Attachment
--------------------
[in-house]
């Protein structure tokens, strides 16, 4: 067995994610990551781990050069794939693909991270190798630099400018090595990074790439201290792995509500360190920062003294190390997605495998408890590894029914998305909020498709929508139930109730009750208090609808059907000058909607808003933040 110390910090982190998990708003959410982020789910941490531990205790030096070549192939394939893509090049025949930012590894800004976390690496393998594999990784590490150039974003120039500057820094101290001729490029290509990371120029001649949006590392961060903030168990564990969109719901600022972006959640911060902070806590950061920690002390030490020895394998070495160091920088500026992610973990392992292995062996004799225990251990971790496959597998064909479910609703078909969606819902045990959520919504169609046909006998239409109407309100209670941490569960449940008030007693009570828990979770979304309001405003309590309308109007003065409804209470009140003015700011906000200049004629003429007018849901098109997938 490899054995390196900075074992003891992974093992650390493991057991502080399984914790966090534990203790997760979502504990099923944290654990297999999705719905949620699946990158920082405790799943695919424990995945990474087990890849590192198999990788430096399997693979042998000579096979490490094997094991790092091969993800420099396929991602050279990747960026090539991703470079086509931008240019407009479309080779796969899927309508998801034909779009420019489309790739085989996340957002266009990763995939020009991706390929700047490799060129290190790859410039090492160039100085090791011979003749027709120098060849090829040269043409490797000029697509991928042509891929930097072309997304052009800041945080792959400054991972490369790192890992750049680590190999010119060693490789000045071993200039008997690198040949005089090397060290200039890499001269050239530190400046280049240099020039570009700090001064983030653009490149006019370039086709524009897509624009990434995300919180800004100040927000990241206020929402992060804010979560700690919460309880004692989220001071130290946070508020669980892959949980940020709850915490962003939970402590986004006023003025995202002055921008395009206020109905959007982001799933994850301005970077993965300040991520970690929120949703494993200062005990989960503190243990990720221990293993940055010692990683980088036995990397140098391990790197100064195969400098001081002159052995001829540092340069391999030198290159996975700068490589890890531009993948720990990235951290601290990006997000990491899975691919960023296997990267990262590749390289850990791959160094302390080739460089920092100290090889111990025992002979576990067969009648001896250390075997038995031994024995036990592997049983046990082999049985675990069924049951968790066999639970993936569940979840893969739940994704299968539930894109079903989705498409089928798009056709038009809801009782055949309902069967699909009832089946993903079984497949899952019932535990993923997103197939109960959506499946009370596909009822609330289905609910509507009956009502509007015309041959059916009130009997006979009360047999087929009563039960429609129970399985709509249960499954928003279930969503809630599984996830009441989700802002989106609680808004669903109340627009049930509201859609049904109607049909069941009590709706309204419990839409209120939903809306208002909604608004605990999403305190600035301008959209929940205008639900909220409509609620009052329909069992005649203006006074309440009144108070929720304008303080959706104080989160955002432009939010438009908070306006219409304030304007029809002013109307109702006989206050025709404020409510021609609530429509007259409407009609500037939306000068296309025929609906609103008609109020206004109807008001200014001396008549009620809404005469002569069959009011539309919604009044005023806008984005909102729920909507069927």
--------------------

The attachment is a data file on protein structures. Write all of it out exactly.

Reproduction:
[in-house]
């Protein structure tokens, strides 16, 4: 067995994610990551781990050069794939693909991270190798630099400018090595990074790439201290792995509500360190920062003294190390997605495998408890590894029914998305909020498709929508139930109730009750208090609808059907000058909607808003933040 110390910090982190998990708003959410982020789910941490531990205790030096070549192939394939893509090049025949930012590894800004976390690496393998594999990784590490150039974003120039500057820094101290001729490029290509990371120029001649949006590392961060903030168990564990969109719901600022972006959640911060902070806590950061920690002390030490020895394998070495160091920088500026992610973990392992292995062996004799225990251990971790496959597998064909479910609703078909969606819902045990959520919504169609046909006998239409109407309100209670941490569960449940008030007693009570828990979770979304309001405003309590309308109007003065409804209470009140003015700011906000200049004629003429007018849901098109997938 490899054995390196900075074992003891992974093992650390493991057991502080399984914790966090534990203790997760979502504990099923944290654990297999999705719905949620699946990158920082405790799943695919424990995945990474087990890849590192198999990788430096399997693979042998000579096979490490094997094991790092091969993800420099396929991602050279990747960026090539991703470079086509931008240019407009479309080779796969899927309508998801034909779009420019489309790739085989996340957002266009990763995939020009991706390929700047490799060129290190790859410039090492160039100085090791011979003749027709120098060849090829040269043409490797000029697509991928042509891929930097072309997304052009800041945080792959400054991972490369790192890992750049680590190999010119060693490789000045071993200039008997690198040949005089090397060290200039890499001269050239530190400046280049240099020039570009700090001064983030653009490149006019370039086709524009897509624009990434995300919180800004100040927000990241206020929402992060804010979560700690919460309880004692989220001071130290946070508020669980892959949980940020709850915490962003939970402590986004006023003025995202002055921008395009206020109905959007982001799933994850301005970077993965300040991520970690929120949703494993200062005990989960503190243990990720221990293993940055010692990683980088036995990397140098391990790197100064195969400098001081002159052995001829540092340069391999030198290159996975700068490589890890531009993948720990990235951290601290990006997000990491899975691919960023296997990267990262590749390289850990791959160094302390080739460089920092100290090889111990025992002979576990067969009648001896250390075997038995031994024995036990592997049983046990082999049985675990069924049951968790066999639970993936569940979840893969739940994704299968539930894109079903989705498409089928798009056709038009809801009782055949309902069967699909009832089946993903079984497949899952019932535990993923997103197939109960959506499946009370596909009822609330289905609910509507009956009502509007015309041959059916009130009997006979009360047999087929009563039960429609129970399985709509249960499954928003279930969503809630599984996830009441989700802002989106609680808004669903109340627009049930509201859609049904109607049909069941009590709706309204419990839409209120939903809306208002909604608004605990999403305190600035301008959209929940205008639900909220409509609620009052329909069992005649203006006074309440009144108070929720304008303080959706104080989160955002432009939010438009908070306006219409304030304007029809002013109307109702006989206050025709404020409510021609609530429509007259409407009609500037939306000068296309025929609906609103008609109020206004109807008001200014001396008549009620809404005469002569069959009011539309919604009044005023806008984005909102729920909507069927």